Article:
Sunday, March 23, 2008

Duma Key by Stephen King

Brice Leclert , whose entry is shown above, was chosen by Stephen King as the winner of the DUMA KEY poster competition.

I have been a fan of Stephen King's books since the beginning. Each book is like a gift - to be cherished and enjoyed. To me, there's no feeling that matches how I feel when I get his newest book, so full of promise. And they never fail me. Well, except for The Dark Tower series. I just never got into them, they're fantasy, though I have a bit of a crush on Roland, the main character.

Back in the 80's and early 90's my favorite thing to do was to head (alone) to the cottage in Maine and start reading his latest book about 10:30 at night. I would read all night and not go to sleep until the sun came up. It would scare me to death, well not completely to death, but pretty damn close. I loved it.

Last year I reread all of my Stephen King books. With all of the spare time that I had I thought it would be fun to revisit them all together. There were, however, two books that I just couldn't get the energy to read; Misery and Cujo. They are too close to real life and I just couldn't go there. It was great to read the books all at once as I was able to see the thread of characters he has woven into his books much more clearly than I had previously when the books were released a year or more apart from each other. Once I finished, I boxed all the books and gave them to my friend Jason to enjoy.

I don't buy his books anymore. I figure he's made enough money off me with the 30 or so books I've bought, so I get his books from the library now. And my habit of just leaving the newest King book out for a few days (or weeks) to build anticipation isn't so great with a 3 week return date. When he released Desperation and The Regulators at the same time in 1996 it took me 2 years to start to read them. I just didn't know which one to read first!

So I just this morning finished reading Duma Key, the latest (and possibly one of the best) of Stephen King's dozens of books. It's a story of a man who loses his right arm in a freak accident, then loses his wife to divorce. He moves to a tiny island on the west coast of Florida and becomes a prolific painter and strange things begin to happen. Here's a synopsis I found from his site:

Edgar Freemantle reaches a T-junction in his life's journey when a freak accident costs him his arm... and his marriage. He takes the turning marked Florida - home, as they say, of the newly wed, or nearly dead.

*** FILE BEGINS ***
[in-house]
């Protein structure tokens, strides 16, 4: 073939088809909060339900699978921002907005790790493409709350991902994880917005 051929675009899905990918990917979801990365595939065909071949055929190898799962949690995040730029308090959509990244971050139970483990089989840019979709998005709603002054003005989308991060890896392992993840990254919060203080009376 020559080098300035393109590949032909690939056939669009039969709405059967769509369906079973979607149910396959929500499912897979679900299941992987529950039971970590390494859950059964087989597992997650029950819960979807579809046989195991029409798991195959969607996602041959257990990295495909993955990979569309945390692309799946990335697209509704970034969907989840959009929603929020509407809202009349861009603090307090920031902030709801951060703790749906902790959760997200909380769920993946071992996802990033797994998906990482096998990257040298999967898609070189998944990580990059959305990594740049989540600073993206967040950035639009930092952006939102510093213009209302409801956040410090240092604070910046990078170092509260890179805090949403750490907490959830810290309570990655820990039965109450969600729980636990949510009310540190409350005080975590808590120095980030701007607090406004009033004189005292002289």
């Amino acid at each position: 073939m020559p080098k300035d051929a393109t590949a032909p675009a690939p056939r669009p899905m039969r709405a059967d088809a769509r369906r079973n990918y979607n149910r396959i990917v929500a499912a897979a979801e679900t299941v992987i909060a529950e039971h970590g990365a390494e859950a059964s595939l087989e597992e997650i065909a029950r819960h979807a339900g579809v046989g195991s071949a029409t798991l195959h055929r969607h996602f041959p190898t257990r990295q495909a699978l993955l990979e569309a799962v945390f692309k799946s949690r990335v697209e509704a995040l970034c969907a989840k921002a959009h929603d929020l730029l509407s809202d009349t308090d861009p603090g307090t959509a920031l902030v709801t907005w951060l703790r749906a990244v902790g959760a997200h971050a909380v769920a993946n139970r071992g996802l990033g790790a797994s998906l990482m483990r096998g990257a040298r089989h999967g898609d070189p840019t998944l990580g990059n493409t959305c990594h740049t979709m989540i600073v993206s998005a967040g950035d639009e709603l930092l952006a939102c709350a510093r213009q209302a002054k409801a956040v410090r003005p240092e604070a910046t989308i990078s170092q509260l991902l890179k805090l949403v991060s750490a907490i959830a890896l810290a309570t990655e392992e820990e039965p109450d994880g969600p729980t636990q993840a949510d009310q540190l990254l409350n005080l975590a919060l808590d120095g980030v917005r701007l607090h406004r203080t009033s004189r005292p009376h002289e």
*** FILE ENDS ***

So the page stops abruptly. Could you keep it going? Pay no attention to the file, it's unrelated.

But rather than choosing a typical holiday location, Freemantle is drawn to a beautiful, eerily remote stretch of land off Florida's West Coast: Duma Key, a tangle of banyans, palms and pines next to a deserted beach - uninhabited bar a few houses owned by an old lady named Elizabeth, once a famous patron of the arts.

Encouraged by his youngest daughter, Freemantle discovers a unique talent for painting, starting with the fabulous sunsets. But soon he finds himself experiencing weird phantom pains in his missing arm. And something strange and disturbing is happening with his pictures: they are becoming predictive, even dangerous to those who buy them.

Freemantle must team up with his fellow resident, Wireman, to chart his way through the increasingly disturbing mystery of Duma Key, where out-of-season hurricanes tear lives apart and a powerful undertow lures lost and tormented souls. Eventually, they will have to discover what really happened to Elizabeth's twin sisters, who disappeared in the 1920s - and the haunting secret to which this strange old lady holds the key.

Duma Key is a mesmerizing and compelling story about friendship, and the bond between a father and his daughter. It is also about the power of memory and truth, art and nature.

Here's a link to the first 30 pages of 611 total pages.

I recommend it highly - even for folks that don't think they would enjoy his books. You just might!

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